Hunt’s Mackinaw Pastie & Cookie Co. gets a lot of love and part of that has to do with the heavy tourism of Mackinaw City. The location is extremely convenient, right off the last exit driving north before the Mackinac Bridge and just west of downtown.
Maybe more impressive, they will be adding a third restaurant (already two in Mack City) in St. Ignace, the exit right after the Bridge. Everything is in their favor at the moment, so that had me excited once entering the shop.
But what ensued after eating my pasty was even more questions than answers.
First off, the spelling is abnormal. Despite saying all over the restaurant that their roots are from Cornwall, they misspell the Cornish Pasty. Pastie with ‘ie’ is more often spelled for the similar round pie from Northern Ireland. And so, it appears they purposely misspelled it to stand out.
Going further, the Hunt’s website says that the recipe is directly from a former owner’s grandmother that used to live in Cornwall, but Cornish pasties are not folded the same way as these. Correct pasties have a crimped crust with a handle on the side that serve a purpose. But Mackinaw, it seems, has created its own crust, folding flaps over that come together in the middle.
As I said, a lot of questions.
But getting to the pasty, that poor crust was what took a hit in my overall ratings. Yes, they can make the crust however they want, but if it’s not as good, then it’s not as good.
The crust was thin and flimsy, which made it difficult to eat like a proper pasty (straight from my hand to my mouth). That thinness along with minimal flakiness led to a mediocre pasty.
And that’s unfortunate because the inside was just fine, good even. The ratio was spot on, although I questioned why even put five pieces of rutabaga in at all. Then, I took a look at the menu and noticed, “Lightly seasoned with rutabaga.”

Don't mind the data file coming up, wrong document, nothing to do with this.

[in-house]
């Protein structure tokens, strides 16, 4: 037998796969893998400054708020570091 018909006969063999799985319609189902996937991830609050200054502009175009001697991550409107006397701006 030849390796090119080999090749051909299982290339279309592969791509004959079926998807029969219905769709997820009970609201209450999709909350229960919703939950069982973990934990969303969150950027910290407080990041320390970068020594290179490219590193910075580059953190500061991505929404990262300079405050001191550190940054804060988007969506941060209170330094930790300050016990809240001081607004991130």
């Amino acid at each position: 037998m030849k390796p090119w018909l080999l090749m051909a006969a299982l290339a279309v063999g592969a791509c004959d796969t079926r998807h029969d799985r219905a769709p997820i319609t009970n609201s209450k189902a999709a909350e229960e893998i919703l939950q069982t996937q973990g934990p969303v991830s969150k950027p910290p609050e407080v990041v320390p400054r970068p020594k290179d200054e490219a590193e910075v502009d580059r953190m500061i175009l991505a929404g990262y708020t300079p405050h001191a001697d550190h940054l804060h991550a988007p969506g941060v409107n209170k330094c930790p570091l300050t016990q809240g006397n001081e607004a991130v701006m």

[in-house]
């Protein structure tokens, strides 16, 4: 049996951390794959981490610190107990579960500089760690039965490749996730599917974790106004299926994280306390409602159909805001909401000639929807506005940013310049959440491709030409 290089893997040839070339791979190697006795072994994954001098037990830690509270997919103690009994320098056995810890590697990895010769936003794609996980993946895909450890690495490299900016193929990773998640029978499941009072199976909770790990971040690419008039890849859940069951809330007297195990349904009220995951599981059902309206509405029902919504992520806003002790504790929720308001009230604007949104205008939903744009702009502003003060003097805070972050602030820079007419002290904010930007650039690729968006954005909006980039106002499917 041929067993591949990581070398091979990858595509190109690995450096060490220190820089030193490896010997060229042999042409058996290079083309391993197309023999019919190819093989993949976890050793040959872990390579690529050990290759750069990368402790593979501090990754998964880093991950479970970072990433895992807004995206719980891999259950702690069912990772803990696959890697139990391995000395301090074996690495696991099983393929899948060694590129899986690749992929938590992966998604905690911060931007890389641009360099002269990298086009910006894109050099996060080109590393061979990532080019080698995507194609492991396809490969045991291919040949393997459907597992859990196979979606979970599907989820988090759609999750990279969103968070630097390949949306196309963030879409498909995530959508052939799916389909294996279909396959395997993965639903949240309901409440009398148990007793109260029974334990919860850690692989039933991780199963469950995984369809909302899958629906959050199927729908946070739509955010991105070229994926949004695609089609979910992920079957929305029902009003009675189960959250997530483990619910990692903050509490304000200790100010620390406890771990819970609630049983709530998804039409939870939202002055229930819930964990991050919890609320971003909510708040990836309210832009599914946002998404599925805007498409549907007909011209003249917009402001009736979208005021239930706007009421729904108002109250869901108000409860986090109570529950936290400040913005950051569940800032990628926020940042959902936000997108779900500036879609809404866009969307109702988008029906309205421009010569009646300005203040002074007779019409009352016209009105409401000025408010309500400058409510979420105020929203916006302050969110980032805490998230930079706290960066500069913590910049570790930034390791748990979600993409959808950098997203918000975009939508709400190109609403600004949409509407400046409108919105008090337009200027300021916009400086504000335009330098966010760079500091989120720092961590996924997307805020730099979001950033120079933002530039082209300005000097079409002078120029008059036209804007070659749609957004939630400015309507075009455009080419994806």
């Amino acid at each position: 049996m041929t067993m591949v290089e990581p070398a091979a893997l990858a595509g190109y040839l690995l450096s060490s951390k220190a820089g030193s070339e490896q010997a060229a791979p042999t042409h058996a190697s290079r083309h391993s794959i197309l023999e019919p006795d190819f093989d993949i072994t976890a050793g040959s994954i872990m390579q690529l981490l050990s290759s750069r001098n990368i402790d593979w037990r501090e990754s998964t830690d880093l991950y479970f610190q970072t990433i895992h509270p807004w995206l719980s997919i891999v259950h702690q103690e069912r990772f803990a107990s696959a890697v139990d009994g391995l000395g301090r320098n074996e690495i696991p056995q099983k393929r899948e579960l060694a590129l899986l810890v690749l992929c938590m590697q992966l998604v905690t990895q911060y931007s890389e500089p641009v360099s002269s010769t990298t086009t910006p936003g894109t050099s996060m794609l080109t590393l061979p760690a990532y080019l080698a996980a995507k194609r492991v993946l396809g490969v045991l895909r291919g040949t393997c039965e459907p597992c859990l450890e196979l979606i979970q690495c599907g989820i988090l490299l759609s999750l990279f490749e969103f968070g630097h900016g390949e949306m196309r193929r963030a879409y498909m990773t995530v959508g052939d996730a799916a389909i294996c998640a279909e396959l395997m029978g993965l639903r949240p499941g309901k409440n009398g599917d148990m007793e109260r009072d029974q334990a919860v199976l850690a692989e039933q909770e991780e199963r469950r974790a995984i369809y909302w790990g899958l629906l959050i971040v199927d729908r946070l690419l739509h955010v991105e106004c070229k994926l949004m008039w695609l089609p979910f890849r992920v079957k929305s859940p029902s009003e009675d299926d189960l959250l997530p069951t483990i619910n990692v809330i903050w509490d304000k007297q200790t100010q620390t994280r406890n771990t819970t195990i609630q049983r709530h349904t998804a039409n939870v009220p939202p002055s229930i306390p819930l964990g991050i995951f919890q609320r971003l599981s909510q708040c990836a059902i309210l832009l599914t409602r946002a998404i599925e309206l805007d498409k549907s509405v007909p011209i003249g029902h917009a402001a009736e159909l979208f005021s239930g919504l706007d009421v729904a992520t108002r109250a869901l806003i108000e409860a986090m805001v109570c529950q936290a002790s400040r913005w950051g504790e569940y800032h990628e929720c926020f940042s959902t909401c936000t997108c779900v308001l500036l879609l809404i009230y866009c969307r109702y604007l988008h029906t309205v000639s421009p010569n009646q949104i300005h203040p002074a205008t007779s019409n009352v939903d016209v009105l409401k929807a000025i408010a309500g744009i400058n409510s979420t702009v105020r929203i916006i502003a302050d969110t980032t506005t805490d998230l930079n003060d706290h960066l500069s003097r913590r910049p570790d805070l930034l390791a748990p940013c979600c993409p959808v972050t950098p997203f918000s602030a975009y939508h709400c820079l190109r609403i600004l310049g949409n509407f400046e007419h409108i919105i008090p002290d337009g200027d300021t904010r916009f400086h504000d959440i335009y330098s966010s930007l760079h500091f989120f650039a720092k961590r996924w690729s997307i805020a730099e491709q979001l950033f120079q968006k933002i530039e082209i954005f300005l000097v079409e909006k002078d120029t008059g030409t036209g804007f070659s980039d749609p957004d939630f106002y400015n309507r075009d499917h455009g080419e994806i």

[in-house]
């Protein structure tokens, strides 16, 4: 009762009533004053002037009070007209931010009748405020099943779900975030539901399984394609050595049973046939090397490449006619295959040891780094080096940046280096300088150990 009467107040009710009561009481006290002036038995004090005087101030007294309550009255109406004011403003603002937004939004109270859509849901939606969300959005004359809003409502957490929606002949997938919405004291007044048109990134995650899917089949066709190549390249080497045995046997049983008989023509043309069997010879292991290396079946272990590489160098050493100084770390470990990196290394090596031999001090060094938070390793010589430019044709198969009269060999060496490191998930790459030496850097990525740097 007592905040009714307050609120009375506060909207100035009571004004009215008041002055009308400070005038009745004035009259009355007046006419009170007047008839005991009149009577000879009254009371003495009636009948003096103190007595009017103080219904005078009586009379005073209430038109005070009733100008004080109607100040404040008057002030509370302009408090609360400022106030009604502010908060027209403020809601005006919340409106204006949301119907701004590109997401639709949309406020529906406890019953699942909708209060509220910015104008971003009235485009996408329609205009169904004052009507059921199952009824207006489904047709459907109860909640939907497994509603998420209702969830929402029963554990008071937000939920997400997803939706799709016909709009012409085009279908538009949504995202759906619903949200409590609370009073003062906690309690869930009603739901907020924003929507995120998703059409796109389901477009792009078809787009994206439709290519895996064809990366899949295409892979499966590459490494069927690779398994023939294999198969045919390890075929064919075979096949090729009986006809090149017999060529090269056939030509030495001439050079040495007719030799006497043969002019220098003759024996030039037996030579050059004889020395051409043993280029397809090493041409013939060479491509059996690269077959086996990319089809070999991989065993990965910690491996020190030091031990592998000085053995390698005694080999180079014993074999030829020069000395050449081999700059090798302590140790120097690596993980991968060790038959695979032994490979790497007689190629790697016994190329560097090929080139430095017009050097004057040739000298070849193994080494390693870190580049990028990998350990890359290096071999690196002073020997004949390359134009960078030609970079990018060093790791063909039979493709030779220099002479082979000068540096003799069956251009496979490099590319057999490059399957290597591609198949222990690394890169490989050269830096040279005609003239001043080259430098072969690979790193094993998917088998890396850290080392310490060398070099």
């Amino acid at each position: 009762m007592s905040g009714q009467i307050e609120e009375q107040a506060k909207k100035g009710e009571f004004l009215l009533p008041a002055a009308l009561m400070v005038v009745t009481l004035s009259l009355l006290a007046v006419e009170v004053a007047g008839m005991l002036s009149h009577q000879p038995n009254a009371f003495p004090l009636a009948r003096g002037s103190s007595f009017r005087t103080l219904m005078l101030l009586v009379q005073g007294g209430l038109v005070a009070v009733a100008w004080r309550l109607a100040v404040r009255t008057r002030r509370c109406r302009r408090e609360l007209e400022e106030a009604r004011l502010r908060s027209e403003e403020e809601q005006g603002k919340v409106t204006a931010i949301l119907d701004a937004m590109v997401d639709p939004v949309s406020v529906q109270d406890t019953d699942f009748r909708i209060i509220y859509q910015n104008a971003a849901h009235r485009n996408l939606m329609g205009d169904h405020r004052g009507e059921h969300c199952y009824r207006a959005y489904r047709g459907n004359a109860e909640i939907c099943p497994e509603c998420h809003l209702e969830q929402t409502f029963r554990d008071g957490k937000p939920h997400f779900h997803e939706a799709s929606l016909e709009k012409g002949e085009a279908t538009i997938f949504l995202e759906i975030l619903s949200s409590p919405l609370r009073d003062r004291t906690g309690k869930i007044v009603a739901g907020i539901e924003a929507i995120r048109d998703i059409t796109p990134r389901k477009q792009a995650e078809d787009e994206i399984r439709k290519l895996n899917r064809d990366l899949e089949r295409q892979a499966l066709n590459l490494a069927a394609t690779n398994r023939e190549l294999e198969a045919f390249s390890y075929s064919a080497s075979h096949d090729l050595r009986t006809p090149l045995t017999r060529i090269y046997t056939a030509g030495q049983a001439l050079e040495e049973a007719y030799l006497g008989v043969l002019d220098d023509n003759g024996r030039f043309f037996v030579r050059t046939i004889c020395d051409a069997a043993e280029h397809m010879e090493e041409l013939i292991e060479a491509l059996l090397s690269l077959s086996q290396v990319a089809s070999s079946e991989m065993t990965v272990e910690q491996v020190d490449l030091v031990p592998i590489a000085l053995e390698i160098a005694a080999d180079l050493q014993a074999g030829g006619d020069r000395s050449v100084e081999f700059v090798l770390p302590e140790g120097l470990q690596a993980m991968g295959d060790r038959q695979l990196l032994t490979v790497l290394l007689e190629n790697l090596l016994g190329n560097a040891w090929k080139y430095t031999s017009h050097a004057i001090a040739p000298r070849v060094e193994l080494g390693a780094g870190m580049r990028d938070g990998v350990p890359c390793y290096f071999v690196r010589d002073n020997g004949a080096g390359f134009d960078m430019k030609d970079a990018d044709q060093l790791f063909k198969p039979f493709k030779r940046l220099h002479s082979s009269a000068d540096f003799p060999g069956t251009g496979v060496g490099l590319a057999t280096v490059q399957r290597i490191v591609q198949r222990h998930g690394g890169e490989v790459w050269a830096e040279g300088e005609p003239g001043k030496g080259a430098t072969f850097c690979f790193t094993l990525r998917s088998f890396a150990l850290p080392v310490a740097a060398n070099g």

Because those few pieces are going to affect our taste buds that much.
As a positive, no additives were needed. It tasted good with no added ketchup or gravy. For those that enjoy that stuff, they do have beef or chicken gravy…
Making things more interesting, Mackinaw Pastie also has Italiano and Mexican (Grande) versions of pasties, which are also questionable decisions. Maybe people like them, but, The Pasty Guy will pass.
As I say many times, I don’t like bashing on pasty shops, but if I want a pasty near the Bridge, there are plenty more options where I can get a legit pasty that won’t fall apart if I eat it by hand.
Update: I visited the St. Ignace location north of the Bridge toward the end of 2023 and it cost me $26 for two pasties. Nothing has changed. The crust is thin with no handle and kind of drags everything down for me.
Taste: 4 (out of 5)
Crust: 2 (out of 5)
Pasty Presentation: 3.5 (out of 5) Good ratio
The Shop: 2 (out of 3) Pastie…?
Would I come back for Pasties?: 1 (out of 2) If I’m desperate, I’ll stop because it’s the best place within a few miles of the bridge (at least that I’ve tasted.)
Total Pasty Rating: 12.5 (of 20 points)
(Reviewed Summer 2016, Revisited Winter 2023)